Answering this question is a tough one. The simple answer would be,
Whomever you feel most comfortable with.
To give you an idea, before my first birth, I decided that I wanted my husband and Mum. I have a lot of trust for both of them and my mum had been through 5 births before, so, she was my one with the experience.
36 hours into the labour I realised I needed a support person who understood what I was thinking, what was going on and who could act decisively as an intermediary when it all went pear-shaped.
I’m a very lucky mum in that I survived my first birth and so did my son. We both recovered and have had the opportunity to grow to love one another very much.
But boy oh boy do I wish I’d had some sort of an idea of what I needed before I went into labour.
The reality is that, just like your ante-natal class will teach you, most births happen without complication and, in these cases, the midwife on hand, your partner and your mum are likely to be totally capable of providing the support you need.
However my birth was not entirely run of the mill, which meant that a combination of unfortunate circumstance and miscommunication led to unnecessary trauma. I came out of it feeling like a total failure as both a woman and a mother.
It started out, just little things, like on the day I went to hospital, it was packed to the rafters. The only staff member on the ward at the critical time in my labour was a beautiful but brand new only been working there for a week young midwife who had no idea of the hospital protocols and who was trying to assist four women in labour all by herself.
I was at a public hospital, but booked in as a private patient with my own obstetrician, who, in retrospect, was not the most personable of obstetricians.
Combine the overwhelmed new midwife with the uninterested obstetrician (note - this is not an attack on obstetricians. Many obstetricians are brilliant and I’ve experienced brilliant ones since!) and mix in a slightly complicated labour with a completely ignorant first time mother and you get a shambles of treatment that could have been handled much better.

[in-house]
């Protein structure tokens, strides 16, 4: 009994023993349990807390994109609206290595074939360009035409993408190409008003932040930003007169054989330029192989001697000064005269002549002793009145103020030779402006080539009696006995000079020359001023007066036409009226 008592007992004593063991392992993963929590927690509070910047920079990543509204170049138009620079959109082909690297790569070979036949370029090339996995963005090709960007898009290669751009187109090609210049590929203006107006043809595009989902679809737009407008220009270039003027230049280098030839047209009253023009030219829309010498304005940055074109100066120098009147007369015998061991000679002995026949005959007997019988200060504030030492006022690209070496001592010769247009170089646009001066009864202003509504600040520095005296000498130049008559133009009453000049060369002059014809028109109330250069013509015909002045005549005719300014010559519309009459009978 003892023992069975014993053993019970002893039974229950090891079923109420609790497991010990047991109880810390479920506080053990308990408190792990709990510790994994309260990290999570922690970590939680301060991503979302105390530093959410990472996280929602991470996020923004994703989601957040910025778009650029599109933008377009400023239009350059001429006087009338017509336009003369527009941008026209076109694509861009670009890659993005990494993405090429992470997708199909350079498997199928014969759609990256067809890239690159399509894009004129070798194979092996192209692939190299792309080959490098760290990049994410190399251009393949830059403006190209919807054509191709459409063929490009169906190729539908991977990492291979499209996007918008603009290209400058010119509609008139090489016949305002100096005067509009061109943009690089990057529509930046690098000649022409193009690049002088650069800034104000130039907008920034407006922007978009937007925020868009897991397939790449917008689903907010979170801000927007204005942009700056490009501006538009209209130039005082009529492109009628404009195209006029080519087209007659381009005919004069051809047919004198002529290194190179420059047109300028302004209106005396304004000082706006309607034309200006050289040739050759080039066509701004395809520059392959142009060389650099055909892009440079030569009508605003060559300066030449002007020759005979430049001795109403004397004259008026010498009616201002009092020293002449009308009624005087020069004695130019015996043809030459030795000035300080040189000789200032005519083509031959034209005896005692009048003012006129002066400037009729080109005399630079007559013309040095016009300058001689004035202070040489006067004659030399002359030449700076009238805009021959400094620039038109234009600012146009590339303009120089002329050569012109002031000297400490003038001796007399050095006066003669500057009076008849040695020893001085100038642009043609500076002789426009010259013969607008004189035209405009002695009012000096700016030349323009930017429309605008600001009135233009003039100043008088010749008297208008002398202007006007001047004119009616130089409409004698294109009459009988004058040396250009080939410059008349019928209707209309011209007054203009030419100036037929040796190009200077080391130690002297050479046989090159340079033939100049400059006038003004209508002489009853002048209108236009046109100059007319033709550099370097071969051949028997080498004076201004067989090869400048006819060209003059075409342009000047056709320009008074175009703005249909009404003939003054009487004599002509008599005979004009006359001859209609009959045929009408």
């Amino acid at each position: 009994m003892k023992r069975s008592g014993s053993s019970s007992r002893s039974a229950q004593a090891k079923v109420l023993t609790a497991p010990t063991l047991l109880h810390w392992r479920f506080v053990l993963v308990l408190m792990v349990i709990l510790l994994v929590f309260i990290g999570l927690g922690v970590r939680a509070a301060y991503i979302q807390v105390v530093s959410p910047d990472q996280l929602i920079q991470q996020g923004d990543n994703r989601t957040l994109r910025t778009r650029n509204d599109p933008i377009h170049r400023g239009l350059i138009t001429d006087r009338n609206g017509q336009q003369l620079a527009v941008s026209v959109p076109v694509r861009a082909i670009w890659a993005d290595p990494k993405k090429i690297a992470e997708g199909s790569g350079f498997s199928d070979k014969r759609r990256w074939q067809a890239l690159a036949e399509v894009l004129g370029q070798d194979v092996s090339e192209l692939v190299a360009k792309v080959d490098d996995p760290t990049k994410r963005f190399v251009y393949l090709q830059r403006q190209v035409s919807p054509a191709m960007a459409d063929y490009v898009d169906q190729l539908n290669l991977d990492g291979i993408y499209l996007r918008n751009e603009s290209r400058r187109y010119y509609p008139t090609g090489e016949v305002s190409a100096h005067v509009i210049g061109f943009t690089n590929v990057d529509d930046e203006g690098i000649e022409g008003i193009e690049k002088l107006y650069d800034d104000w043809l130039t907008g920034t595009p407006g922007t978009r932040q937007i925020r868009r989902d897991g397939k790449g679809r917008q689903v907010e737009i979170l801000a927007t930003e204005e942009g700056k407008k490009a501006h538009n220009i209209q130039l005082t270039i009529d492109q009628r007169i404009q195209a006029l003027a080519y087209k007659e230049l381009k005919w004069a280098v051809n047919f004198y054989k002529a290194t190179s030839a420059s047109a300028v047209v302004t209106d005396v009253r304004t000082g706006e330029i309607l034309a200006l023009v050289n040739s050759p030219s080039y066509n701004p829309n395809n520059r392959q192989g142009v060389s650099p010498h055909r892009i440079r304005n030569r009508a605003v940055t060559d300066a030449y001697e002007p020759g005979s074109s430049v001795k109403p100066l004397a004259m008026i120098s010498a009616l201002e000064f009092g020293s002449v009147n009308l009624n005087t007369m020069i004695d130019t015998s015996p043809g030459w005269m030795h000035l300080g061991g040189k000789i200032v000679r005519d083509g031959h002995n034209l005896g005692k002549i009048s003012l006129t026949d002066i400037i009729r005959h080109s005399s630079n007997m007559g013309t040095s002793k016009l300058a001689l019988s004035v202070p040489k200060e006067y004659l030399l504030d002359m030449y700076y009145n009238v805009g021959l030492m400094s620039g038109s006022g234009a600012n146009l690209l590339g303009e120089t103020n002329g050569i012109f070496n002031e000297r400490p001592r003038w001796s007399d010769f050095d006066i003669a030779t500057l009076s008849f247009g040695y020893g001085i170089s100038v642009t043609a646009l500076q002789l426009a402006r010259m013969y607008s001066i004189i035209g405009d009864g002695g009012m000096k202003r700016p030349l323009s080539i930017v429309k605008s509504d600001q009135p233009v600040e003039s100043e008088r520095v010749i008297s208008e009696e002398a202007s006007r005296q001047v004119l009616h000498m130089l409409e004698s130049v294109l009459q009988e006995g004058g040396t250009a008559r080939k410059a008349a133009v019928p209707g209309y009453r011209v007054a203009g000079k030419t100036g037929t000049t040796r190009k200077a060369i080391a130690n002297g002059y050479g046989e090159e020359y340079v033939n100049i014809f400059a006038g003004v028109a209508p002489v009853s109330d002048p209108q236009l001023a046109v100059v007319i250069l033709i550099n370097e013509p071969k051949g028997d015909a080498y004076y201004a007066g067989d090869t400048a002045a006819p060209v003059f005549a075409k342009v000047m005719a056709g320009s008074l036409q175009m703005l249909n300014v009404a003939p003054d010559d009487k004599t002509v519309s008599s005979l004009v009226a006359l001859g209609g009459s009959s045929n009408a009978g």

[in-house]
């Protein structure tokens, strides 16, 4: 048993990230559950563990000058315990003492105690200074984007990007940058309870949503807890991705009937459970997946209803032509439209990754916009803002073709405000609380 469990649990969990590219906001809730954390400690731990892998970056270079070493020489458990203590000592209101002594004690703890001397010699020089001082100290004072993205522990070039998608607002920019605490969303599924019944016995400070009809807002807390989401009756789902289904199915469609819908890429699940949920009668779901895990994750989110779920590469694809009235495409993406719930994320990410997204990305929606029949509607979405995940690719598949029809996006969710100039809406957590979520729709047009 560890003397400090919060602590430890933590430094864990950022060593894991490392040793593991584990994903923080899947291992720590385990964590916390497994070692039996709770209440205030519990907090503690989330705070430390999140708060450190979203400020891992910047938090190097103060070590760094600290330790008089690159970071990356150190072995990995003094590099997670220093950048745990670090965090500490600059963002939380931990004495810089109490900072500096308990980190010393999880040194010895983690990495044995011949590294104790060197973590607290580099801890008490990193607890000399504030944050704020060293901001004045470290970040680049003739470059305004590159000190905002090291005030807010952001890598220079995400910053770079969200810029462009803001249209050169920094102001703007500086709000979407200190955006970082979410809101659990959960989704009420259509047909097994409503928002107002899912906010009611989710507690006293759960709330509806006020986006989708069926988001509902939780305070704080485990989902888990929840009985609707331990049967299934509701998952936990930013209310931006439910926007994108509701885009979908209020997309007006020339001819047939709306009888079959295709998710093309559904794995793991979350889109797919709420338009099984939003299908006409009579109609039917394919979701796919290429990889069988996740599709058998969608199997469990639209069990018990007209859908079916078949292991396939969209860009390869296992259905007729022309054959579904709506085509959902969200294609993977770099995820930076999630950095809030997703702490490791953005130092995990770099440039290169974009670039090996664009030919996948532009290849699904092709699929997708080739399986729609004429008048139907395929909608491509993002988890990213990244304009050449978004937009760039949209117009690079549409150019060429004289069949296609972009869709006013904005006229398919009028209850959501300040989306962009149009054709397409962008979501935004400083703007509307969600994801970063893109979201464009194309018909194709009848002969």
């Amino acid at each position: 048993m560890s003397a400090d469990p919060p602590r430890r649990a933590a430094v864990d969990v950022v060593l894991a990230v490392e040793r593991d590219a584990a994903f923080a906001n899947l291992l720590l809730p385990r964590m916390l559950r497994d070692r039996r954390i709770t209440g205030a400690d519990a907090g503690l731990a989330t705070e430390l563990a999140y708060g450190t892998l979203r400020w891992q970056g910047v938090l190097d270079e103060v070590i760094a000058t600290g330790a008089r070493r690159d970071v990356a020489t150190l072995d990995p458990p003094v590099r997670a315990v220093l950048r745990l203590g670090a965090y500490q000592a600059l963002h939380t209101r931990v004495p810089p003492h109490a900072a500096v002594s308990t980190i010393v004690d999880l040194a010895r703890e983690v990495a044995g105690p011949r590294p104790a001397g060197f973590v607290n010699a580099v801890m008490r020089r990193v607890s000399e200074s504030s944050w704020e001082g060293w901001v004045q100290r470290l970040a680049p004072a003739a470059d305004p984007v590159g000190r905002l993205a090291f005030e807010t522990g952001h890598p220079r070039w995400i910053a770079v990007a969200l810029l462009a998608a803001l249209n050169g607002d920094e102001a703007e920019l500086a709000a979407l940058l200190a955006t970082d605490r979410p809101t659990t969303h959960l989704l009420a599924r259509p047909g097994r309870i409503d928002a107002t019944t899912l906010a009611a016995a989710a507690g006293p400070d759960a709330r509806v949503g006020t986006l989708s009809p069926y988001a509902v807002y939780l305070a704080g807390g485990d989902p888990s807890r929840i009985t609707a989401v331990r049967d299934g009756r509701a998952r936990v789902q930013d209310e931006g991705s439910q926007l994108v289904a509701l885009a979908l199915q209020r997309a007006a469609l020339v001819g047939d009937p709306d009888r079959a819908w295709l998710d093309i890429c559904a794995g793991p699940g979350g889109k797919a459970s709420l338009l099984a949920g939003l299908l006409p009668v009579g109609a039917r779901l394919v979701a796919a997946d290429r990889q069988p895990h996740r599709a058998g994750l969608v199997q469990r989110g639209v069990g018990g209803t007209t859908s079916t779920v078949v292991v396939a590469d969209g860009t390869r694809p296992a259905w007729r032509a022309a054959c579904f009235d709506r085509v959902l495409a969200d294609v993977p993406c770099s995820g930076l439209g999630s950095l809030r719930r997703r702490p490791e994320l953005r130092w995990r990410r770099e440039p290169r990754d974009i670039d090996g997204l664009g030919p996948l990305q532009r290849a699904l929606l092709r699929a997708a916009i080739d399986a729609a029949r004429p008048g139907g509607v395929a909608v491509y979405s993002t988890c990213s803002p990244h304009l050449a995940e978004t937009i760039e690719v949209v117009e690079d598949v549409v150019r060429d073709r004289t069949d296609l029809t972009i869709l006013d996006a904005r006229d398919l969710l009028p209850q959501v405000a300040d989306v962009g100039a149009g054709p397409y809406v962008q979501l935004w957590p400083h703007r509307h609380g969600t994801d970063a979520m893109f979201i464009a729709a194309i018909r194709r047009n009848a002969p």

- Yourself – Do you have a lot of experience with birth and people who have had babies?
- Your partner. - Is he/she as clueless as you and likely to be overwhelmed by what you are going through, especially if complications arise.
- Your friend or Mother – what were their births like, easy or complicated? What sort of experience do they have as a support person? How do they relate to your partner? How do they relate to medical staff?
- The Midwife or Obstetrician you have been seeing - do you have good communication? Do you trust them and are they approachable? Will they be there throughout the entire labour?
- Hiring a professional (e.g. doula) – Do you feel like they know you enough? Do you trust them to do the talking for you when you can’t talk or are not sure what you want.
Most especially, if it wasn’t on your birth plan and you don’t understand why people are suddenly suggesting invasive procedures and you’re panicking, will someone in your birthing suite help you to get what you need without stressing you out?